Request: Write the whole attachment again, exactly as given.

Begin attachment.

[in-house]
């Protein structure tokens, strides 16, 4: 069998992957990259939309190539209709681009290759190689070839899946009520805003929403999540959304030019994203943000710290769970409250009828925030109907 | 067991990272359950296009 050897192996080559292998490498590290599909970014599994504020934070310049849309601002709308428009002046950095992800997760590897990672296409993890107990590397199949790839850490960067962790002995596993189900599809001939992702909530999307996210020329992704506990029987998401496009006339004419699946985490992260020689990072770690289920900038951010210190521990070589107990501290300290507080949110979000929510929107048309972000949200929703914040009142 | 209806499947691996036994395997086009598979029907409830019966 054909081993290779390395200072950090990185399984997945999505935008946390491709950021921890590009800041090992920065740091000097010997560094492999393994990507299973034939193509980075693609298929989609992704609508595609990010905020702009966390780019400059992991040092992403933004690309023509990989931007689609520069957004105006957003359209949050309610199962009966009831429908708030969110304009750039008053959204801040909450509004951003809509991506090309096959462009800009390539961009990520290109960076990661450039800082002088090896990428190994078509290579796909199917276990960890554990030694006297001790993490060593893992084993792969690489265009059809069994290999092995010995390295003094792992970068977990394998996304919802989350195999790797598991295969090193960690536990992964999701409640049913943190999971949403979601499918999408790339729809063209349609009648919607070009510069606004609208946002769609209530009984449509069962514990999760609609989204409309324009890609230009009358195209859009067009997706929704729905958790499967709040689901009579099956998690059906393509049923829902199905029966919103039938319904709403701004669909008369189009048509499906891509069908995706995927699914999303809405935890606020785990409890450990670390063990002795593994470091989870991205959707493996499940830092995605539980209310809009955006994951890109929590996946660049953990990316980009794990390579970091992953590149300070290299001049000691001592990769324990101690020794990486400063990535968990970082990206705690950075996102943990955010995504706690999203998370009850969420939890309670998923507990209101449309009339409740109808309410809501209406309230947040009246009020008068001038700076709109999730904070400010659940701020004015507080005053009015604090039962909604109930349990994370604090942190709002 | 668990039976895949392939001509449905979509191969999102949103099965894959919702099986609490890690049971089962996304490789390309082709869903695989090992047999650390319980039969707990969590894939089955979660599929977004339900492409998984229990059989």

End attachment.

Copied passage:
[in-house]
């Protein structure tokens, strides 16, 4: 069998992957990259939309190539209709681009290759190689070839899946009520805003929403999540959304030019994203943000710290769970409250009828925030109907 | 067991990272359950296009 050897192996080559292998490498590290599909970014599994504020934070310049849309601002709308428009002046950095992800997760590897990672296409993890107990590397199949790839850490960067962790002995596993189900599809001939992702909530999307996210020329992704506990029987998401496009006339004419699946985490992260020689990072770690289920900038951010210190521990070589107990501290300290507080949110979000929510929107048309972000949200929703914040009142 | 209806499947691996036994395997086009598979029907409830019966 054909081993290779390395200072950090990185399984997945999505935008946390491709950021921890590009800041090992920065740091000097010997560094492999393994990507299973034939193509980075693609298929989609992704609508595609990010905020702009966390780019400059992991040092992403933004690309023509990989931007689609520069957004105006957003359209949050309610199962009966009831429908708030969110304009750039008053959204801040909450509004951003809509991506090309096959462009800009390539961009990520290109960076990661450039800082002088090896990428190994078509290579796909199917276990960890554990030694006297001790993490060593893992084993792969690489265009059809069994290999092995010995390295003094792992970068977990394998996304919802989350195999790797598991295969090193960690536990992964999701409640049913943190999971949403979601499918999408790339729809063209349609009648919607070009510069606004609208946002769609209530009984449509069962514990999760609609989204409309324009890609230009009358195209859009067009997706929704729905958790499967709040689901009579099956998690059906393509049923829902199905029966919103039938319904709403701004669909008369189009048509499906891509069908995706995927699914999303809405935890606020785990409890450990670390063990002795593994470091989870991205959707493996499940830092995605539980209310809009955006994951890109929590996946660049953990990316980009794990390579970091992953590149300070290299001049000691001592990769324990101690020794990486400063990535968990970082990206705690950075996102943990955010995504706690999203998370009850969420939890309670998923507990209101449309009339409740109808309410809501209406309230947040009246009020008068001038700076709109999730904070400010659940701020004015507080005053009015604090039962909604109930349990994370604090942190709002 | 668990039976895949392939001509449905979509191969999102949103099965894959919702099986609490890690049971089962996304490789390309082709869903695989090992047999650390319980039969707990969590894939089955979660599929977004339900492409998984229990059989």